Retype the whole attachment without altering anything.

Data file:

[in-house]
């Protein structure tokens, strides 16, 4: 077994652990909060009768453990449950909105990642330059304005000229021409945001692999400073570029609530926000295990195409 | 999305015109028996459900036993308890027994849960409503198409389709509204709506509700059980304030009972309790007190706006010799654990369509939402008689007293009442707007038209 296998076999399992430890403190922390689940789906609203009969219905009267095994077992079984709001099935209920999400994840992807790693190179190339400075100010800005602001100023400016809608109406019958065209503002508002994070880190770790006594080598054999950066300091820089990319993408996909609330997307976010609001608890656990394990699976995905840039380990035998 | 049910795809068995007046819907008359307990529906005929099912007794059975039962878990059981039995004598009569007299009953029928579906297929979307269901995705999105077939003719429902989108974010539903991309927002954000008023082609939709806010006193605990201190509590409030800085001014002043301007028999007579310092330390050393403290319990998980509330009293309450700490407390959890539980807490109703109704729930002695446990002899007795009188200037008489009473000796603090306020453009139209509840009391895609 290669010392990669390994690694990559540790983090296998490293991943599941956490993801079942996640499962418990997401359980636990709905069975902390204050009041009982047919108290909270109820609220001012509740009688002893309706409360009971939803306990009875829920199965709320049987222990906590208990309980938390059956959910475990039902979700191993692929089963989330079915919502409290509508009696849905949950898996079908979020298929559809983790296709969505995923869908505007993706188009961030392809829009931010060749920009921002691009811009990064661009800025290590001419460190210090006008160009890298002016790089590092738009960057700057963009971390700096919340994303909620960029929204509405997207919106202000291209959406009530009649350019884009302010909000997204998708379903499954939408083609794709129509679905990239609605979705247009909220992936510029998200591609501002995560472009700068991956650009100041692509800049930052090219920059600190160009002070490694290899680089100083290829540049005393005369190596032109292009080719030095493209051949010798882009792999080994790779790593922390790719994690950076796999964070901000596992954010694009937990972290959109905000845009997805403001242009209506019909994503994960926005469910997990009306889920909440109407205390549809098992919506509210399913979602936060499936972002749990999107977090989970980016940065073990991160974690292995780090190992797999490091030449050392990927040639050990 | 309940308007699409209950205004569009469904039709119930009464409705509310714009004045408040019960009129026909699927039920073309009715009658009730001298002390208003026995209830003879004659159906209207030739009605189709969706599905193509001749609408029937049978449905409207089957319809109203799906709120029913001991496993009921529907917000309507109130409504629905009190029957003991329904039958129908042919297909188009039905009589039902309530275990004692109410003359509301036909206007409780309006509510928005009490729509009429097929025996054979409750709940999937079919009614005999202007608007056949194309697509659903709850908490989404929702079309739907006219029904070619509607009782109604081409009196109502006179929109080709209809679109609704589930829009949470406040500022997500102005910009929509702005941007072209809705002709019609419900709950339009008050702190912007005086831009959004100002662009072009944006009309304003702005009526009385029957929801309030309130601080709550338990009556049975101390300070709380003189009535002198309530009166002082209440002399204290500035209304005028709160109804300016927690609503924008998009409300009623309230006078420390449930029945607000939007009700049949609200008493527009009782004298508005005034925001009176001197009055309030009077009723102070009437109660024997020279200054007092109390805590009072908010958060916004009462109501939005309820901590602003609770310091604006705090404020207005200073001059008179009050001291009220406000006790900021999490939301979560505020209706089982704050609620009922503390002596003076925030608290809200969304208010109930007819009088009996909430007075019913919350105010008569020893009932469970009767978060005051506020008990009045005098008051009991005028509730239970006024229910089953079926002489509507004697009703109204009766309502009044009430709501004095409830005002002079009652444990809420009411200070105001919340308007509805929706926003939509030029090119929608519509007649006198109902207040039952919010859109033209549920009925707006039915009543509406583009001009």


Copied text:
[in-house]
């Protein structure tokens, strides 16, 4: 077994652990909060009768453990449950909105990642330059304005000229021409945001692999400073570029609530926000295990195409 | 999305015109028996459900036993308890027994849960409503198409389709509204709506509700059980304030009972309790007190706006010799654990369509939402008689007293009442707007038209 296998076999399992430890403190922390689940789906609203009969219905009267095994077992079984709001099935209920999400994840992807790693190179190339400075100010800005602001100023400016809608109406019958065209503002508002994070880190770790006594080598054999950066300091820089990319993408996909609330997307976010609001608890656990394990699976995905840039380990035998 | 049910795809068995007046819907008359307990529906005929099912007794059975039962878990059981039995004598009569007299009953029928579906297929979307269901995705999105077939003719429902989108974010539903991309927002954000008023082609939709806010006193605990201190509590409030800085001014002043301007028999007579310092330390050393403290319990998980509330009293309450700490407390959890539980807490109703109704729930002695446990002899007795009188200037008489009473000796603090306020453009139209509840009391895609 290669010392990669390994690694990559540790983090296998490293991943599941956490993801079942996640499962418990997401359980636990709905069975902390204050009041009982047919108290909270109820609220001012509740009688002893309706409360009971939803306990009875829920199965709320049987222990906590208990309980938390059956959910475990039902979700191993692929089963989330079915919502409290509508009696849905949950898996079908979020298929559809983790296709969505995923869908505007993706188009961030392809829009931010060749920009921002691009811009990064661009800025290590001419460190210090006008160009890298002016790089590092738009960057700057963009971390700096919340994303909620960029929204509405997207919106202000291209959406009530009649350019884009302010909000997204998708379903499954939408083609794709129509679905990239609605979705247009909220992936510029998200591609501002995560472009700068991956650009100041692509800049930052090219920059600190160009002070490694290899680089100083290829540049005393005369190596032109292009080719030095493209051949010798882009792999080994790779790593922390790719994690950076796999964070901000596992954010694009937990972290959109905000845009997805403001242009209506019909994503994960926005469910997990009306889920909440109407205390549809098992919506509210399913979602936060499936972002749990999107977090989970980016940065073990991160974690292995780090190992797999490091030449050392990927040639050990 | 309940308007699409209950205004569009469904039709119930009464409705509310714009004045408040019960009129026909699927039920073309009715009658009730001298002390208003026995209830003879004659159906209207030739009605189709969706599905193509001749609408029937049978449905409207089957319809109203799906709120029913001991496993009921529907917000309507109130409504629905009190029957003991329904039958129908042919297909188009039905009589039902309530275990004692109410003359509301036909206007409780309006509510928005009490729509009429097929025996054979409750709940999937079919009614005999202007608007056949194309697509659903709850908490989404929702079309739907006219029904070619509607009782109604081409009196109502006179929109080709209809679109609704589930829009949470406040500022997500102005910009929509702005941007072209809705002709019609419900709950339009008050702190912007005086831009959004100002662009072009944006009309304003702005009526009385029957929801309030309130601080709550338990009556049975101390300070709380003189009535002198309530009166002082209440002399204290500035209304005028709160109804300016927690609503924008998009409300009623309230006078420390449930029945607000939007009700049949609200008493527009009782004298508005005034925001009176001197009055309030009077009723102070009437109660024997020279200054007092109390805590009072908010958060916004009462109501939005309820901590602003609770310091604006705090404020207005200073001059008179009050001291009220406000006790900021999490939301979560505020209706089982704050609620009922503390002596003076925030608290809200969304208010109930007819009088009996909430007075019913919350105010008569020893009932469970009767978060005051506020008990009045005098008051009991005028509730239970006024229910089953079926002489509507004697009703109204009766309502009044009430709501004095409830005002002079009652444990809420009411200070105001919340308007509805929706926003939509030029090119929608519509007649006198109902207040039952919010859109033209549920009925707006039915009543509406583009001009």